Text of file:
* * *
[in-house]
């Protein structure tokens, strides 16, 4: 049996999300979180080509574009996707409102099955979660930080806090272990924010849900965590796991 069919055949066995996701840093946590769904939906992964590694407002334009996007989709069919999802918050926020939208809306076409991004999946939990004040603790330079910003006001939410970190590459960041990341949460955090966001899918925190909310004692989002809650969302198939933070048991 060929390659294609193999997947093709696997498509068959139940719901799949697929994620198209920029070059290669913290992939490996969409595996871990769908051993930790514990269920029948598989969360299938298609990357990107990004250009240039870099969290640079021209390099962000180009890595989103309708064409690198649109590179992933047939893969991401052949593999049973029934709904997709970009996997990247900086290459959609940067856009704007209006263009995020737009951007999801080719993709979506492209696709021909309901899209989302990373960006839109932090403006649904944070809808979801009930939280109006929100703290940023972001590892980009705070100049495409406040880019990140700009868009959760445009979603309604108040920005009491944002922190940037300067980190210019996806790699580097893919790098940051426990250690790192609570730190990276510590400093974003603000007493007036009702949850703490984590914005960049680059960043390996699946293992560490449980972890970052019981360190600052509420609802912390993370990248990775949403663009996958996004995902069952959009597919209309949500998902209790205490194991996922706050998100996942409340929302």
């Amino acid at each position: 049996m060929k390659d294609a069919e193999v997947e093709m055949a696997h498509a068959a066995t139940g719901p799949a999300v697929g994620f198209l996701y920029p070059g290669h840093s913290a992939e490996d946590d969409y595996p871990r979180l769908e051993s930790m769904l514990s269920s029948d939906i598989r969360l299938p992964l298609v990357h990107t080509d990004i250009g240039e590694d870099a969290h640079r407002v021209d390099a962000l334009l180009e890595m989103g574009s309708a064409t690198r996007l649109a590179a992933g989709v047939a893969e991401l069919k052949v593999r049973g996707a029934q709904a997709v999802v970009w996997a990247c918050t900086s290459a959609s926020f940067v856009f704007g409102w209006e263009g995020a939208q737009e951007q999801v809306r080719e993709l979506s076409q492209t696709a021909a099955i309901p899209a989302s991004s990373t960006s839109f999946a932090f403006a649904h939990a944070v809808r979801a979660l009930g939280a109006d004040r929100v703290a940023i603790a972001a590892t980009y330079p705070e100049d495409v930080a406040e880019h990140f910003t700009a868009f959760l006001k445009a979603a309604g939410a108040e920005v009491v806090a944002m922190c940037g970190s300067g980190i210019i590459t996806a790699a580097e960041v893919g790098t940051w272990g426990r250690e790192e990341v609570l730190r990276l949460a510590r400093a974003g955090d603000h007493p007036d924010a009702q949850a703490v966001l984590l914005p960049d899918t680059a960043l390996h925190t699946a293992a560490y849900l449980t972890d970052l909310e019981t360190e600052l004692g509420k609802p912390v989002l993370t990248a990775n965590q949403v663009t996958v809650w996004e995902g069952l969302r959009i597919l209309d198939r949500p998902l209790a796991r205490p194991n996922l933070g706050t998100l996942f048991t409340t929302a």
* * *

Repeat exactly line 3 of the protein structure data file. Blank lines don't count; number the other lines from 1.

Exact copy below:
């Amino acid at each position: 049996m060929k390659d294609a069919e193999v997947e093709m055949a696997h498509a068959a066995t139940g719901p799949a999300v697929g994620f198209l996701y920029p070059g290669h840093s913290a992939e490996d946590d969409y595996p871990r979180l769908e051993s930790m769904l514990s269920s029948d939906i598989r969360l299938p992964l298609v990357h990107t080509d990004i250009g240039e590694d870099a969290h640079r407002v021209d390099a962000l334009l180009e890595m989103g574009s309708a064409t690198r996007l649109a590179a992933g989709v047939a893969e991401l069919k052949v593999r049973g996707a029934q709904a997709v999802v970009w996997a990247c918050t900086s290459a959609s926020f940067v856009f704007g409102w209006e263009g995020a939208q737009e951007q999801v809306r080719e993709l979506s076409q492209t696709a021909a099955i309901p899209a989302s991004s990373t960006s839109f999946a932090f403006a649904h939990a944070v809808r979801a979660l009930g939280a109006d004040r929100v703290a940023i603790a972001a590892t980009y330079p705070e100049d495409v930080a406040e880019h990140f910003t700009a868009f959760l006001k445009a979603a309604g939410a108040e920005v009491v806090a944002m922190c940037g970190s300067g980190i210019i590459t996806a790699a580097e960041v893919g790098t940051w272990g426990r250690e790192e990341v609570l730190r990276l949460a510590r400093a974003g955090d603000h007493p007036d924010a009702q949850a703490v966001l984590l914005p960049d899918t680059a960043l390996h925190t699946a293992a560490y849900l449980t972890d970052l909310e019981t360190e600052l004692g509420k609802p912390v989002l993370t990248a990775n965590q949403v663009t996958v809650w996004e995902g069952l969302r959009i597919l209309d198939r949500p998902l209790a796991r205490p194991n996922l933070g706050t998100l996942f048991t409340t929302a």